By Shayla
B
rinkerhoff

Everything—or everyone—is not as they seem at the outset of Larry Shue’s comedy, The Foreigner. The 1984 production may benefit from its status as a lesser-known play, with lots of surprises for theater-goers unfamiliar with the story. The rural setting of a homey lakeside fishing lodge will feel relatable to many Vernalites. Wood paneling, leather couches, and hunting trophies recall the antiquated feel of many a childhood family vacation. The small cast of seven quickly becomes intimate, and the chatty innkeeper will put you right at ease. It might almost feel like you’ve seen this before. You haven’t.

When Sergeant Froggy
Lesueur (Spencer Johnson) enters with his nervous, pensive companion Charlie
Baker (Aaron Wood), I didn’t expect much from the latter. Froggy monologued for
a good five minutes before his awkward companion relieved me of the suspicion
that he was mute. It is immediately apparent from Froggy’s accent that he is
not native to this Georgian backwater, but is a British officer on one of his regular
trips to demonstrate explosives to American soldiers. He has brought along his
mopey friend Charlie, who is somehow quite sad to leave his dying wife, despite
her long career of infidelity. When Charlie does at last find his voice, he
laments that his darling Mary finds him very dull because he lacks a
personality.

Froggy is the only friend
to whom Charlie can bring himself to speak without immense anxiety, which is
highly inconvenient as Froggy will soon leave for a few days to perform
military duties. Accordingly, Froggy contrives to tell the innkeeper that
Charlie is “as foreign as the day is long,” and thus understands no English.
This fortuitous fib will ultimately bring everyone’s secrets to the light of
day, and even unearth Charlie’s lifelong latent personality.

The prospect of having a
bonafide foreigner in her care sends innkeeper Betty Meeks (Mohea Sprouse) into
a tizzy. (The joke here being that Charlie, even as a Brit, is still a
foreigner.) The un-traveled, adorably naive Betty longs to meet “A-rabs and
Greeks,” but for now is sated in her association with one so exotic that his
nationality and native tongue remain a mystery. Betty’s simple, open manner
made me smile throughout, while ultimately surprising me with her gumption.

When the quarreling couple
Reverend David Lee (T.C. George) and Catherine Simms (Laura Chynoweth) arrived
on scene, I wondered how such a mismatched couple came to be engaged. David is
genial and caring; his fiancee is displeased and snappish. It seems impossible
to like her and she doesn’t mind admitting it, “Some people are just meant to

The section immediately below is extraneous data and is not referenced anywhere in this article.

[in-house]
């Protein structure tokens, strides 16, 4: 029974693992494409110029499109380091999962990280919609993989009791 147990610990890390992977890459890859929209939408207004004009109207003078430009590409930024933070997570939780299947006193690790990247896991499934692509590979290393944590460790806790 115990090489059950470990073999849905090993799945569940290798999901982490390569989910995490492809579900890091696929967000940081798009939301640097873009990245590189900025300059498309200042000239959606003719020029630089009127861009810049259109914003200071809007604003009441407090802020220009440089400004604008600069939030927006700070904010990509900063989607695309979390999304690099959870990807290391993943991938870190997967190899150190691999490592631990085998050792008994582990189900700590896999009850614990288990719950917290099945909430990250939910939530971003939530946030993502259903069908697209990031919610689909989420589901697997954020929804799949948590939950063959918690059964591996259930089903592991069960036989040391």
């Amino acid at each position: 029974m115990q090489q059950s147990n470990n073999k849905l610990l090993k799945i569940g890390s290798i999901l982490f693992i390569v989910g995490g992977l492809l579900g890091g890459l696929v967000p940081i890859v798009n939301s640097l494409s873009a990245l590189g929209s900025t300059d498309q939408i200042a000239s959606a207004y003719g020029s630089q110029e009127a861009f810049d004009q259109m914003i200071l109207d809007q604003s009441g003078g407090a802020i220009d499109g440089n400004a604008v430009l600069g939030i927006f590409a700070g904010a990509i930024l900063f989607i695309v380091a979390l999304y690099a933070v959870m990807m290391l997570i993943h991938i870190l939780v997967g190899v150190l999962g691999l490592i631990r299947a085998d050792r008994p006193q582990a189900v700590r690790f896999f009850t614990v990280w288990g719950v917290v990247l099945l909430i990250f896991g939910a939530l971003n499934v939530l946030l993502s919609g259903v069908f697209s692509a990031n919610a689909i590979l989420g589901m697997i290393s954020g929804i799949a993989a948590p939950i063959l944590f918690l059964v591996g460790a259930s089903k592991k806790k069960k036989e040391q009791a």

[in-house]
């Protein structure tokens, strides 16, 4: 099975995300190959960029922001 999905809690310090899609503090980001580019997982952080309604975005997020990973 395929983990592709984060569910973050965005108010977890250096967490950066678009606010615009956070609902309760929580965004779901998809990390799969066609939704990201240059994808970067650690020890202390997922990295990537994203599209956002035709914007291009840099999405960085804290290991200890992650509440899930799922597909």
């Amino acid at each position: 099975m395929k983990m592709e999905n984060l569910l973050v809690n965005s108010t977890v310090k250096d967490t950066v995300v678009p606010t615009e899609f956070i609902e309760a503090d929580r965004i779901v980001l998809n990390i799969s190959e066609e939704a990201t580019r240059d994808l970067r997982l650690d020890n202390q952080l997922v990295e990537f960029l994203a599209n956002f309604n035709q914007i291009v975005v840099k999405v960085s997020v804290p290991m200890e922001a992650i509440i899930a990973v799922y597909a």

be a waste of food, and I think I’m one of ‘em.” It seems equally improbable
that anyone could dislike the diligent reverend. Again, I was surprised.

The county property
inspector, Owen Musser (Karson Bentley) is perhaps the most unfluctuating
character throughout. The audience quickly learns that Owen is a nasty man, and
it is clear that Bentley relishes the opportunity to play the villain. It
remains to be seen how long his fellows must suffer before his vileness is laid
bare, though even the theater-goer does not yet know the true extent of his
corruption.

When Ellard Simms (Koy
Nielson) first bumbled onstage, I had even less hope for him than I did
Charlie. We know already from his sister Catherine that he is slow-witted and
not expected to accomplish much. It is then the greatest delight to see him
connect with Charlie as no one has, begin to “teach” him English, and
ultimately lead Charlie to his life’s goal. Nielson plays the role deftly:
Ellard is funny, lovable, capable, and most importantly, believable. His
tête-à-têtes with Charlie were the highlight of the show.

Aaron Wood’s Charlie—or
“Chay-o-li”, as he is supposedly called in his native land—is tasked with
convincing us that caterpillars really can become butterflies. It is no small
feat. After all the other characters have laid themselves bare to his supposed
incomprehension, it seems likely that his lips are sealed forever. This
introvert wants nothing more than to go home and never tell a soul. But some
mischief inside him awakens with a roar, and he soon has the audience roaring
alongside him (in laughter), as he performs a variety of impish hijinks. His
private declaration to Froggy, “I think I’m acquiring a personality!” is by
then an understatement.

As a farce, The Foreigner‘s jokes ride on physical
comedy, improbable situations, and impeccable timing. To accomplish the
remarkable without becoming ludicrous points to the skill of director McKenzie
Johnstun. “The situational comedy that it is, there are so many things that
happen without actual language. It’s physically funny!” said Johnstun. She
points out that even very young audiences will be captivated by the cast’s
shenanigans.

You can see The Foreigner this Friday and Saturday,
November 1st and 2nd at 7:00. For tickets and more information visit
www.vernaltheatre.com.






Photo credit: Joie Madison Photography